Former independent candidate Ahn Cheol-soo joined Democratic United Party presidential candidate Moon Jae-in on the campaign trail for the first time Friday in Busan.
The two stood before thousands of citizens at the underground square of Lotte Department Store in Seomyeon, waving as the spectators cheered on.
“Ahn and I come here together before you. We have become one. We have decided to gather forces and by all means accomplish the administration change, and will continue to closely cooperate for new politics even after the presidential election,” Moon said, asking the supporters to give Ahn a round of applause.
DUP candidate Moon Jae-in (left) and Ahn Cheol-soo raise their arms at their first joint campaign event in Busan on Friday. (Yonhap News)
Ahn then took the microphone and said, “I am well aware of how big the desire for new politics is. I will do my best to realize new politics.”
While Ahn and Moon made their first joint efforts, Park spent the day in Seoul, hoping to win over swing voters in the capital. The Saenuri Party, however, did not neglect the southern port city, sending Reps. Chung Mong-joon and Lee Jae-oh ― two leading party figures with no allegiance to Park within the party.
Although details of the progressive coalition’s campaign activities are not yet known, Moon and Ahn are considered likely to implement a flexible strategy in which two men conduct separate events, but joining forces when needed.
In promoting his campaign in Jeju and Busan, Moon emphasized Ahn’s recent declaration of support to the fullest, repeatedly emphasizing the “completion” of the progressive coalition.
In addition to Ahn, about 30 officials from his disbanded election camp are to serve supporting roles, as the former independent candidate tries to shore up the DUP campaign.
Saenuri Party candidate Park Geun-hye dances with campaign supporters at a market in southern Seoul on Friday. (Park Hyun-koo/The Korea Herald)
The Saenuri Party, meanwhile, continued to denounce their reunion as “insincere,” questioning the background behind Ahn’s “sudden change of heart.”
“We would like to ask whether Ahn helping Moon is voluntary ... whether Ahn’s version of new politics was solely for administration change ... and whether Ahn believes Moon is implementing political reform as demanded by him,” said Saenuri Party senior vice spokesman Kim Geun-sik.
He also demanded that Ahn clarify his position on a potential plan for a joint administration with Moon, and on his reported comment earlier that he stood ideologically distant from Moon.
Political observers suggested that Ahn decided to come to Moon’s rescue upon the DUP flag-bearer’s promise to adopt some of Ahn’s key political reform proposals, such as reducing the number of lawmakers, and as the liberal bloc’s support ratings continued to decline against Park’s.
Ahn declaring his support for Moon is hoped by the liberals to bring as many as one-third of the swing voters behind the DUP candidate for a dramatic ratings turnaround in the run up to the Dec. 19 election.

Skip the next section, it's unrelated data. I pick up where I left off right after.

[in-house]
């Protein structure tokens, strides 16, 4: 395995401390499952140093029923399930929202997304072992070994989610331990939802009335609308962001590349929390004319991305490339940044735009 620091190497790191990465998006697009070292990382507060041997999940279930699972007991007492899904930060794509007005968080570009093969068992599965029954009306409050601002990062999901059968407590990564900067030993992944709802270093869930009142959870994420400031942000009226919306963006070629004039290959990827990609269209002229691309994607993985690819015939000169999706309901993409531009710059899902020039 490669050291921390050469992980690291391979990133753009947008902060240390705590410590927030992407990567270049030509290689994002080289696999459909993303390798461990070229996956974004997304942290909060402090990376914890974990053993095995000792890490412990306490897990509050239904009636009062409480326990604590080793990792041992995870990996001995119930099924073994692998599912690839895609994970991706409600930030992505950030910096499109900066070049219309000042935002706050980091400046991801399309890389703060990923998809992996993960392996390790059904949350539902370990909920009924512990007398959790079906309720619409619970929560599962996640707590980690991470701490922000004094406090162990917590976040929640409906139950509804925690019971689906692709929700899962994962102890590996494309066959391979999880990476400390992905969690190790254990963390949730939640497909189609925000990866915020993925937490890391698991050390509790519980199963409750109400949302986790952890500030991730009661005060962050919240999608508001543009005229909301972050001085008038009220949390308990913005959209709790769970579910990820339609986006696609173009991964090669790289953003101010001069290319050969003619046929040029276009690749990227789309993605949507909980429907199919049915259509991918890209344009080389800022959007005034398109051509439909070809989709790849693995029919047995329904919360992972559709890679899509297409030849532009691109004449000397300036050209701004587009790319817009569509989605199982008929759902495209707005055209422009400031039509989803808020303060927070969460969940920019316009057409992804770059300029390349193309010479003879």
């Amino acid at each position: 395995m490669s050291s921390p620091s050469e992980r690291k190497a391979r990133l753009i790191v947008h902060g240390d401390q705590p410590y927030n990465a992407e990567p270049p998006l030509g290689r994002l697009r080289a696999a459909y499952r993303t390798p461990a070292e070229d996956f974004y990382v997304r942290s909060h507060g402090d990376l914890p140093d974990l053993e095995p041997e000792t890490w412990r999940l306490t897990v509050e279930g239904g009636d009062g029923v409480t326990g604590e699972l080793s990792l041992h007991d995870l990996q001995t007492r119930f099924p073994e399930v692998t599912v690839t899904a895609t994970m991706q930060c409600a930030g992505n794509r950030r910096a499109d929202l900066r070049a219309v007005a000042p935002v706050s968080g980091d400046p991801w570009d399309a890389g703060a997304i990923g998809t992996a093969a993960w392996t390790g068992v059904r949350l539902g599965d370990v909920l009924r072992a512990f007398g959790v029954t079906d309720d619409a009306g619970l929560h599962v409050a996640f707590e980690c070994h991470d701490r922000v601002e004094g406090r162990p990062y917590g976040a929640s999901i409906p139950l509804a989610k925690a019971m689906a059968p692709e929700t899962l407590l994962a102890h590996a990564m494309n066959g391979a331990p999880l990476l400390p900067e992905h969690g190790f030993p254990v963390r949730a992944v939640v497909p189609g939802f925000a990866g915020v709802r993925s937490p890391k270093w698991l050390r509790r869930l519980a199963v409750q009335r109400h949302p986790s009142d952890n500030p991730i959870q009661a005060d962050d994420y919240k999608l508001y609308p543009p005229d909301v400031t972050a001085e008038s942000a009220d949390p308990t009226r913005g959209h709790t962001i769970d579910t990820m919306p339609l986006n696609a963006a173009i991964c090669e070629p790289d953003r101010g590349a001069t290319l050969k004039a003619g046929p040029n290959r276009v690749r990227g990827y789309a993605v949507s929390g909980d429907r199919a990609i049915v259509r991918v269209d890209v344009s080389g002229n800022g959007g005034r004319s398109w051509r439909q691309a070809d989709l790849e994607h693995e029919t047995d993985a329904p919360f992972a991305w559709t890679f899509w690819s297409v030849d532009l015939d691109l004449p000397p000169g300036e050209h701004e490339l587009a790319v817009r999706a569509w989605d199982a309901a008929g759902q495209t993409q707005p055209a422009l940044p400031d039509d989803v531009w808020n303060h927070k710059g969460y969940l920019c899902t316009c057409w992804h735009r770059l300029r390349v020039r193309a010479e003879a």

According to experts, swing voters currently account for about 10 percent of the voters, and that more than half of those are former supporters of Ahn. According to the pollster Realmeter, Moon’s approval rating rose 0.7 percentage points to 42.8 percent after Ahn declared his full support for the DUP candidate on Thursday.
With the change, the gap with Saenuri Party’s Park narrowed to 6.1 percentage points in a seven-way race.
In a two-way scenario, where Moon and Park are competing only against each other, Moon’s approval rating came in at 45.3 percent, rising 0.2 percentage points from the previous day when Ahn’s support was still ambiguous.
In comparison, Park’s rating dropped by 0.6 percentage points over the same period to 49.5 percent.
“Moon and Ahn’s beautiful partnership has begun,” co-chief of Moon’s election committee Kim Bu-kyum said.
“This partnership is a partnership for opening the chapter of new politics in the history of Korean politics, and it will be the first step in reviving the livelihoods of the public who have lost hope.”
However, Ahn’s decision to support Moon was not without opposition.
As Ahn joined Moon in Busan, nine former communications advisers including Cho Yong-kyung issued a statement refusing to join the Moon-Ahn coalition.
“As we watch the once-gushing ‘Ahn Cheol-soo effect’ fading away, we cannot participate in the so-called ‘Moon-Ahn alliance’ Ahn has chosen,” Cho and the others said in the statement.
“We express again with heavy hearts that we can’t accompany Ahn on the political path he has chosen.”
The statement went on to say that Ahn’s choice was did not support a political reform drive, and focuses only on bringing about change of administration. Ahn’s former advisers also said that the decision to support a candidate with whom he has “ideological disparity” raised concerns for Ahn’s political career.
By Choi He-suk (email@example.com)